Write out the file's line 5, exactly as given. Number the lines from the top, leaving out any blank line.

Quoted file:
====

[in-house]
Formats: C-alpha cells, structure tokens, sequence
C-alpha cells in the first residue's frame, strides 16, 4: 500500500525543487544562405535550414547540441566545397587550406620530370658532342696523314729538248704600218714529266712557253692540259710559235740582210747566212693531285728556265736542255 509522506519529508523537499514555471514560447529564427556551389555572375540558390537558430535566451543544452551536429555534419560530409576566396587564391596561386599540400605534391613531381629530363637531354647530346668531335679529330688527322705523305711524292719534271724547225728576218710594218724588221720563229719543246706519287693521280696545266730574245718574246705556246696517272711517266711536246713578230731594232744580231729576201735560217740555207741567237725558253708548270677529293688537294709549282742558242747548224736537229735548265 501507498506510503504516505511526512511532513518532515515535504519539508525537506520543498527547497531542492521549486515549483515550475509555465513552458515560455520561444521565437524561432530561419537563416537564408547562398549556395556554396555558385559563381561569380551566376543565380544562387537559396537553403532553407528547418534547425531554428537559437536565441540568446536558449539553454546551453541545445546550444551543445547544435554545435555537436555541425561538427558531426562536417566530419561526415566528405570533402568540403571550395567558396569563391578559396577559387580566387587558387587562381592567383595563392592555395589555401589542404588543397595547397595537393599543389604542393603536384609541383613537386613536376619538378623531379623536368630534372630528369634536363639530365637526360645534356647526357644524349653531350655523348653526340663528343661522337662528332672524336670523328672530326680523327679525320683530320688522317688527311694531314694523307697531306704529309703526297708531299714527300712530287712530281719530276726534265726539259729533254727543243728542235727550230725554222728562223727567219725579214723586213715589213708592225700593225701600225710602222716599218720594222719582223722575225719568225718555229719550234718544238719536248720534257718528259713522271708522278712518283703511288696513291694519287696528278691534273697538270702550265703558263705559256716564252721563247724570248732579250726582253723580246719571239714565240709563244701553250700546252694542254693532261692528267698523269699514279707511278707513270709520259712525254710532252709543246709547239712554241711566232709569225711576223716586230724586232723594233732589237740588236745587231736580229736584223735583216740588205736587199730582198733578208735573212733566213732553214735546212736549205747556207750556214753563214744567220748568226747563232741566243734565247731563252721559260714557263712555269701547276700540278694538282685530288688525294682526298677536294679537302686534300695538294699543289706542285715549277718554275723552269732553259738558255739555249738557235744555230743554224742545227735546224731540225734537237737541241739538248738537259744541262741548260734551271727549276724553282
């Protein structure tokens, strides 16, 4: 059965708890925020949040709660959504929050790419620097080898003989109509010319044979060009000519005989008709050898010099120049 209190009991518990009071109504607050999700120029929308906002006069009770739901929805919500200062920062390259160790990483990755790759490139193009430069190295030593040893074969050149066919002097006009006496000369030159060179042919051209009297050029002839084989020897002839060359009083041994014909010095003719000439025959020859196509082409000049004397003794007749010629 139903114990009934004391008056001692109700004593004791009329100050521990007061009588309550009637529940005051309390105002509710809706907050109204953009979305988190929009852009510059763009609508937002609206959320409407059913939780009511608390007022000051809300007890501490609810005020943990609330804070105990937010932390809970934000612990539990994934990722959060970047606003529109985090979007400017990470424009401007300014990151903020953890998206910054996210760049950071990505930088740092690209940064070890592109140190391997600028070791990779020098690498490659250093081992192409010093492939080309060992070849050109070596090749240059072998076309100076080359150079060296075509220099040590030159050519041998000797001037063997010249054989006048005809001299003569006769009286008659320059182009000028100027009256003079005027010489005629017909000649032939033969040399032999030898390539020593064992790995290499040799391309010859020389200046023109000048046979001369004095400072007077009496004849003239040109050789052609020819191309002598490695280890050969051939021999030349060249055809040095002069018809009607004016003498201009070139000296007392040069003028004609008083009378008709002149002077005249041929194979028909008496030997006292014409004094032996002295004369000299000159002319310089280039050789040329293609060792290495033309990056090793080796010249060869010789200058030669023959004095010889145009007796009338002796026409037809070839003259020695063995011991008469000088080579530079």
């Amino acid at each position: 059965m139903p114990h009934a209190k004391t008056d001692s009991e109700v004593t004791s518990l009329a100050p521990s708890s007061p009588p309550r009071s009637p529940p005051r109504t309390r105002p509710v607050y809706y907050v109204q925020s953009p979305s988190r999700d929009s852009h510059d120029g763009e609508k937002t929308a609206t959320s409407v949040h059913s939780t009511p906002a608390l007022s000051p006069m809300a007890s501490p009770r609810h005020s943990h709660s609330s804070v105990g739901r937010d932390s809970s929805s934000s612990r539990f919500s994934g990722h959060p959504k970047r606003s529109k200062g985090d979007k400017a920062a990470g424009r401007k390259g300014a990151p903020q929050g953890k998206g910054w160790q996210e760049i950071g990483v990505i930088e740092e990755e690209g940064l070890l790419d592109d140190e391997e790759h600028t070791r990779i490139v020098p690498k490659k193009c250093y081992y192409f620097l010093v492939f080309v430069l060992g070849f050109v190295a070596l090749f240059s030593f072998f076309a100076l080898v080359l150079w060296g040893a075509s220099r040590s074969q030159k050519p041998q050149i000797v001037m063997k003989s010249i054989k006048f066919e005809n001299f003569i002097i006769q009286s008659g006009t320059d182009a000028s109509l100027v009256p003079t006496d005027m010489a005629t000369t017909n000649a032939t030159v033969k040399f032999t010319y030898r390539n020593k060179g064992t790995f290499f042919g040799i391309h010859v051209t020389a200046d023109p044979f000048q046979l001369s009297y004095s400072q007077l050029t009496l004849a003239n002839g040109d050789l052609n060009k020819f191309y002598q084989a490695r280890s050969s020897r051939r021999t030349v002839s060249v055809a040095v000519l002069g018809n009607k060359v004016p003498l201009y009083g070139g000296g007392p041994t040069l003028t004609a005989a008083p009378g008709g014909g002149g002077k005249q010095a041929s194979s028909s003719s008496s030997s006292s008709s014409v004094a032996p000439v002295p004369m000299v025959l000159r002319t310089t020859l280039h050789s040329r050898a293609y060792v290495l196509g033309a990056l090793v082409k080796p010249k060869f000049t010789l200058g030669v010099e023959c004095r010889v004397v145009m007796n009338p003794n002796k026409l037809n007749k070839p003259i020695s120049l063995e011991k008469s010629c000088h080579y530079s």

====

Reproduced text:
């Amino acid at each position: 059965m139903p114990h009934a209190k004391t008056d001692s009991e109700v004593t004791s518990l009329a100050p521990s708890s007061p009588p309550r009071s009637p529940p005051r109504t309390r105002p509710v607050y809706y907050v109204q925020s953009p979305s988190r999700d929009s852009h510059d120029g763009e609508k937002t929308a609206t959320s409407v949040h059913s939780t009511p906002a608390l007022s000051p006069m809300a007890s501490p009770r609810h005020s943990h709660s609330s804070v105990g739901r937010d932390s809970s929805s934000s612990r539990f919500s994934g990722h959060p959504k970047r606003s529109k200062g985090d979007k400017a920062a990470g424009r401007k390259g300014a990151p903020q929050g953890k998206g910054w160790q996210e760049i950071g990483v990505i930088e740092e990755e690209g940064l070890l790419d592109d140190e391997e790759h600028t070791r990779i490139v020098p690498k490659k193009c250093y081992y192409f620097l010093v492939f080309v430069l060992g070849f050109v190295a070596l090749f240059s030593f072998f076309a100076l080898v080359l150079w060296g040893a075509s220099r040590s074969q030159k050519p041998q050149i000797v001037m063997k003989s010249i054989k006048f066919e005809n001299f003569i002097i006769q009286s008659g006009t320059d182009a000028s109509l100027v009256p003079t006496d005027m010489a005629t000369t017909n000649a032939t030159v033969k040399f032999t010319y030898r390539n020593k060179g064992t790995f290499f042919g040799i391309h010859v051209t020389a200046d023109p044979f000048q046979l001369s009297y004095s400072q007077l050029t009496l004849a003239n002839g040109d050789l052609n060009k020819f191309y002598q084989a490695r280890s050969s020897r051939r021999t030349v002839s060249v055809a040095v000519l002069g018809n009607k060359v004016p003498l201009y009083g070139g000296g007392p041994t040069l003028t004609a005989a008083p009378g008709g014909g002149g002077k005249q010095a041929s194979s028909s003719s008496s030997s006292s008709s014409v004094a032996p000439v002295p004369m000299v025959l000159r002319t310089t020859l280039h050789s040329r050898a293609y060792v290495l196509g033309a990056l090793v082409k080796p010249k060869f000049t010789l200058g030669v010099e023959c004095r010889v004397v145009m007796n009338p003794n002796k026409l037809n007749k070839p003259i020695s120049l063995e011991k008469s010629c000088h080579y530079s």